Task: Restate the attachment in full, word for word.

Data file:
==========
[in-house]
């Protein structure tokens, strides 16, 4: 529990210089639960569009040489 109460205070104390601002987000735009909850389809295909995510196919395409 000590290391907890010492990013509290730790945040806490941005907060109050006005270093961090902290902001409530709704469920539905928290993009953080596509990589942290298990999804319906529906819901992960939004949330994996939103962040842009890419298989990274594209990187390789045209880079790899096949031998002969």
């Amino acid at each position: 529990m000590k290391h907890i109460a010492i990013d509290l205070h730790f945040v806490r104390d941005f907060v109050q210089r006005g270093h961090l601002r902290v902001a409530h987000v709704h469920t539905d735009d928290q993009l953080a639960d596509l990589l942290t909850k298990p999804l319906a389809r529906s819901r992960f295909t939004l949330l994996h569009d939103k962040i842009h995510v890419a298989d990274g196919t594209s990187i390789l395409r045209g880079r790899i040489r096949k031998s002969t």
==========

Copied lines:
[in-house]
């Protein structure tokens, strides 16, 4: 529990210089639960569009040489 109460205070104390601002987000735009909850389809295909995510196919395409 000590290391907890010492990013509290730790945040806490941005907060109050006005270093961090902290902001409530709704469920539905928290993009953080596509990589942290298990999804319906529906819901992960939004949330994996939103962040842009890419298989990274594209990187390789045209880079790899096949031998002969």
């Amino acid at each position: 529990m000590k290391h907890i109460a010492i990013d509290l205070h730790f945040v806490r104390d941005f907060v109050q210089r006005g270093h961090l601002r902290v902001a409530h987000v709704h469920t539905d735009d928290q993009l953080a639960d596509l990589l942290t909850k298990p999804l319906a389809r529906s819901r992960f295909t939004l949330l994996h569009d939103k962040i842009h995510v890419a298989d990274g196919t594209s990187i390789l395409r045209g880079r790899i040489r096949k031998s002969t």